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Ellig Role Of The Puc In Competitive Markets Texas 2010
 

Ellig Role Of The Puc In Competitive Markets Texas 2010

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    Ellig Role Of The Puc In Competitive Markets Texas 2010 Ellig Role Of The Puc In Competitive Markets Texas 2010 Presentation Transcript

    • Smart Regulation and Competition Policy in Electric and Telecommunications Markets Prepared for the Texas Public Policy Foundation 8 th Annual Policy Orientation for the Texas Legislature January 14, 2010 Jerry Ellig Senior Research Fellow [email_address]
    • What is the goal? “If you don’t know where you’re going, any road will take you there.” -- George Harrison
      • Consumer welfare: Every unit of every resource employed in the use that produces the most value for consumers
      • Affordability: Every consumer has the opportunity to purchase some minimum level of service regardless of income or location
      • Public safety: Network must support certain services even if many consumers might not opt to purchase them
    • Why consumer welfare?
      • Treats electricity and telecom the same way antitrust treats other industries
      • Good for consumers
      • Prices reflect costs; services offered when they pass cost/benefit test
      • Sustainable innovation and job creation
      • Forces companies to focus on satisfying consumers instead of wasting resources lobbying
    • When consumer welfare isn’t enough
      • Accomplish other goals with least possible sacrifice of consumer welfare
      • Identify specific, concrete outcome sought
      • Measure it
      • Identify alternative policies
      • Assess how each alternative will affect amount of desired outcome
      • Assess how each alternative will affect consumer welfare
      • Decide how much consumer welfare is “worth” sacrificing to accomplish how much of the other goal
    • Regulated monopoly paradigm
      • Entry controlled
      • Prices regulated
        • Price levels based on average costs
        • Price structure promotes opaque cross-subsidies
      • Service quality and other contract terms regulated
      • Exit prohibited (provider of last resort)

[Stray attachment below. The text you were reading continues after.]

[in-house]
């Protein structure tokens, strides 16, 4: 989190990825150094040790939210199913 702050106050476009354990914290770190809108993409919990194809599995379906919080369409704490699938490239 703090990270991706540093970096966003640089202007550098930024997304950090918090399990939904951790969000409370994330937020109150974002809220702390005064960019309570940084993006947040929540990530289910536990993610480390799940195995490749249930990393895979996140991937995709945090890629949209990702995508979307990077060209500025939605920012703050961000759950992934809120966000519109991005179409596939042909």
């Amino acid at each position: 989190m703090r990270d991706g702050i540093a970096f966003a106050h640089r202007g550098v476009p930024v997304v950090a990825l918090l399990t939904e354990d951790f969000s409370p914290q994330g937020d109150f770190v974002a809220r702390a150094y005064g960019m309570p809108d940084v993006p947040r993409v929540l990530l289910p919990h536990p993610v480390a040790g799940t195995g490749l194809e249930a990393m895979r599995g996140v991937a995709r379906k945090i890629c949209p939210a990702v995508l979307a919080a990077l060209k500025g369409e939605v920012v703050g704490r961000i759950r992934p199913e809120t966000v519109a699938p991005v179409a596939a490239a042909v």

• Competitive market
      • Entry and exit relatively easy
      • Prices and contract terms set by competition
      • Policy focuses on monitoring and preserving competition
      • Consumer protection regulation focuses on providing information and preventing fraud
      • Subsidies are transparent and funded through efficient mechanisms
    • Texas electricity
      • Customers within the Electric Reliability Council of Texas (70-75% of state) can choose retail electric providers
      • 99.7 percent of these customers have more than 5 retail electricity providers available
      • Transmission/distribution remain regulated
      • Retail competition delayed indefinitely elsewhere
    • Texas telecom
      • 85% of cities have 3 or more telecom providers
      • 79% of Texans have wireless phones
      • 86% of counties have 2 or more broadband providers
    • Smart regulation
      • Grant a monopoly only when natural monopoly is proven to exist
      • Price regulation incentivizes innovation
        • Deliberate: Price caps
        • Unintentional: Regulatory lag
      • Subsidies are transparent and funded through efficient mechanisms
      • “ Provider of last resort” can use low-cost technology (eg satellite phone)
    • Understanding unseen consumer costs
      • Higher prices = fewer consumers subscribe or use the service
      • These consumers lose difference between what the service is worth to them and what they would have paid for it
      • Firms lose operating profit on these consumers
      • Loss is big when demand is sensitive to price (eg, wireless, video, broadband, long-distance phone)
    • Example: Effects of Texas USF settlement
      • High-cost subsidies cut by $144 million (36.5%) by 2012
      • Assessment fell from 4.4% in 2008 to 3.4% in 2009
      • Phone companies can seek higher monthly rates
      • Increased usage due to lower prices on price-sensitive services will benefit Texas consumers, phone companies, and taxing authorities by $43.5 million annually even if basic local phone rates rise
    • Competition policy
      • Ensure that licensing/registration requirements are no greater than necessary to accomplish policy goals
      • Price for “basic” or “POLR” services should not undermine competition
      • Competition should determine service quality and other contract terms
      • Consumer protection should encourage information disclosure and prevent fraud
      • Subsidies are transparent and funded through efficient mechanisms
    • For more information …
      • Search for Mercatus Center studies on telecommunications, broadband, cable, and electricity at
      • www.mercatus.org
      • Read daily commentary on technology policy at www.surprisinglyfree.com